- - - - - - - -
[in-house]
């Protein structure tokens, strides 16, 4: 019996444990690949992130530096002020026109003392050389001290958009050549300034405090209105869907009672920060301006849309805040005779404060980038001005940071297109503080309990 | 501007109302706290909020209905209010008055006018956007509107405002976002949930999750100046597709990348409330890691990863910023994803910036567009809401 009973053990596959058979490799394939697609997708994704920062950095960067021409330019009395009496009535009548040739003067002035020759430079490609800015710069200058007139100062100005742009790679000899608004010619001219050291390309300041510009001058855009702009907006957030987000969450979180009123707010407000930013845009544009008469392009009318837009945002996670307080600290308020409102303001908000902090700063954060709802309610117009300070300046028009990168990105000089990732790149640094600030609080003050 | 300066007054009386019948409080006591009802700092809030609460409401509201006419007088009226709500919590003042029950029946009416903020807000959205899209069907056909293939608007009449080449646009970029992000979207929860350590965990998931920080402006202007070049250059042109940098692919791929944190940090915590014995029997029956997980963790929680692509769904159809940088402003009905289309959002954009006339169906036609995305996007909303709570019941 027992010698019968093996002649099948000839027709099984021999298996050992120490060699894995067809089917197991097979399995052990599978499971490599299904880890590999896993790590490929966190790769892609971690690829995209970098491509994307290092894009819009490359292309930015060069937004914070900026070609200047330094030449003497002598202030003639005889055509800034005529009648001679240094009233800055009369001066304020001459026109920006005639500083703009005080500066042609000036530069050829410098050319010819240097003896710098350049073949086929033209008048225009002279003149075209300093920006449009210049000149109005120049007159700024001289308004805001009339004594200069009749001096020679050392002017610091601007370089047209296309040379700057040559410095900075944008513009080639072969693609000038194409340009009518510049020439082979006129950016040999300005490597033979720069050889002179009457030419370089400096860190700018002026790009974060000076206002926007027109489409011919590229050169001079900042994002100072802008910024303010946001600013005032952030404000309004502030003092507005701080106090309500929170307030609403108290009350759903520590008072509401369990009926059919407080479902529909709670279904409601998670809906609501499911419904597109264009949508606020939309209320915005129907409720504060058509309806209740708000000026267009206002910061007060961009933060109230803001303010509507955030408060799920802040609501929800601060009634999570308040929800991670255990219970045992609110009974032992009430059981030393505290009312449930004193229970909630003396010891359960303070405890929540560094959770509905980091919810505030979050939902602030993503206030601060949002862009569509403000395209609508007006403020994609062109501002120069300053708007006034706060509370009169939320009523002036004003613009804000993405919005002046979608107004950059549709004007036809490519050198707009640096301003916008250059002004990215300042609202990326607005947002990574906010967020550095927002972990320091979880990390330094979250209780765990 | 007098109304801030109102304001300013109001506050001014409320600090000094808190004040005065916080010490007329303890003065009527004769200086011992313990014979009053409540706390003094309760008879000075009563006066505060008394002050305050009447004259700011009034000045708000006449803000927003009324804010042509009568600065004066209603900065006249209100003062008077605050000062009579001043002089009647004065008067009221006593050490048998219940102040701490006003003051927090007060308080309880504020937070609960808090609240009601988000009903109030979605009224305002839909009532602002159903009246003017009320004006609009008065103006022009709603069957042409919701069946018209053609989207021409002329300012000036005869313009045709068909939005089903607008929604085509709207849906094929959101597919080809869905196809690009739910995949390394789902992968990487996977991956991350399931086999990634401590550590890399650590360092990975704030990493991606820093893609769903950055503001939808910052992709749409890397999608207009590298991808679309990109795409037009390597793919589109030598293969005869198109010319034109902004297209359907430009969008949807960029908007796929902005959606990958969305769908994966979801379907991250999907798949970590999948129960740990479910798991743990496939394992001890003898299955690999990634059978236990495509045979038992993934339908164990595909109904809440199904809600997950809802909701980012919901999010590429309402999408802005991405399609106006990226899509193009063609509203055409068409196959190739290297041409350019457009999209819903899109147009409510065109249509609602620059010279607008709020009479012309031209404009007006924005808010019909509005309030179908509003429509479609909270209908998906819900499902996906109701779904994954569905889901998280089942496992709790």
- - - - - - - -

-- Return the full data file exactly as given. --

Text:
[in-house]
């Protein structure tokens, strides 16, 4: 019996444990690949992130530096002020026109003392050389001290958009050549300034405090209105869907009672920060301006849309805040005779404060980038001005940071297109503080309990 | 501007109302706290909020209905209010008055006018956007509107405002976002949930999750100046597709990348409330890691990863910023994803910036567009809401 009973053990596959058979490799394939697609997708994704920062950095960067021409330019009395009496009535009548040739003067002035020759430079490609800015710069200058007139100062100005742009790679000899608004010619001219050291390309300041510009001058855009702009907006957030987000969450979180009123707010407000930013845009544009008469392009009318837009945002996670307080600290308020409102303001908000902090700063954060709802309610117009300070300046028009990168990105000089990732790149640094600030609080003050 | 300066007054009386019948409080006591009802700092809030609460409401509201006419007088009226709500919590003042029950029946009416903020807000959205899209069907056909293939608007009449080449646009970029992000979207929860350590965990998931920080402006202007070049250059042109940098692919791929944190940090915590014995029997029956997980963790929680692509769904159809940088402003009905289309959002954009006339169906036609995305996007909303709570019941 027992010698019968093996002649099948000839027709099984021999298996050992120490060699894995067809089917197991097979399995052990599978499971490599299904880890590999896993790590490929966190790769892609971690690829995209970098491509994307290092894009819009490359292309930015060069937004914070900026070609200047330094030449003497002598202030003639005889055509800034005529009648001679240094009233800055009369001066304020001459026109920006005639500083703009005080500066042609000036530069050829410098050319010819240097003896710098350049073949086929033209008048225009002279003149075209300093920006449009210049000149109005120049007159700024001289308004805001009339004594200069009749001096020679050392002017610091601007370089047209296309040379700057040559410095900075944008513009080639072969693609000038194409340009009518510049020439082979006129950016040999300005490597033979720069050889002179009457030419370089400096860190700018002026790009974060000076206002926007027109489409011919590229050169001079900042994002100072802008910024303010946001600013005032952030404000309004502030003092507005701080106090309500929170307030609403108290009350759903520590008072509401369990009926059919407080479902529909709670279904409601998670809906609501499911419904597109264009949508606020939309209320915005129907409720504060058509309806209740708000000026267009206002910061007060961009933060109230803001303010509507955030408060799920802040609501929800601060009634999570308040929800991670255990219970045992609110009974032992009430059981030393505290009312449930004193229970909630003396010891359960303070405890929540560094959770509905980091919810505030979050939902602030993503206030601060949002862009569509403000395209609508007006403020994609062109501002120069300053708007006034706060509370009169939320009523002036004003613009804000993405919005002046979608107004950059549709004007036809490519050198707009640096301003916008250059002004990215300042609202990326607005947002990574906010967020550095927002972990320091979880990390330094979250209780765990 | 007098109304801030109102304001300013109001506050001014409320600090000094808190004040005065916080010490007329303890003065009527004769200086011992313990014979009053409540706390003094309760008879000075009563006066505060008394002050305050009447004259700011009034000045708000006449803000927003009324804010042509009568600065004066209603900065006249209100003062008077605050000062009579001043002089009647004065008067009221006593050490048998219940102040701490006003003051927090007060308080309880504020937070609960808090609240009601988000009903109030979605009224305002839909009532602002159903009246003017009320004006609009008065103006022009709603069957042409919701069946018209053609989207021409002329300012000036005869313009045709068909939005089903607008929604085509709207849906094929959101597919080809869905196809690009739910995949390394789902992968990487996977991956991350399931086999990634401590550590890399650590360092990975704030990493991606820093893609769903950055503001939808910052992709749409890397999608207009590298991808679309990109795409037009390597793919589109030598293969005869198109010319034109902004297209359907430009969008949807960029908007796929902005959606990958969305769908994966979801379907991250999907798949970590999948129960740990479910798991743990496939394992001890003898299955690999990634059978236990495509045979038992993934339908164990595909109904809440199904809600997950809802909701980012919901999010590429309402999408802005991405399609106006990226899509193009063609509203055409068409196959190739290297041409350019457009999209819903899109147009409510065109249509609602620059010279607008709020009479012309031209404009007006924005808010019909509005309030179908509003429509479609909270209908998906819900499902996906109701779904994954569905889901998280089942496992709790």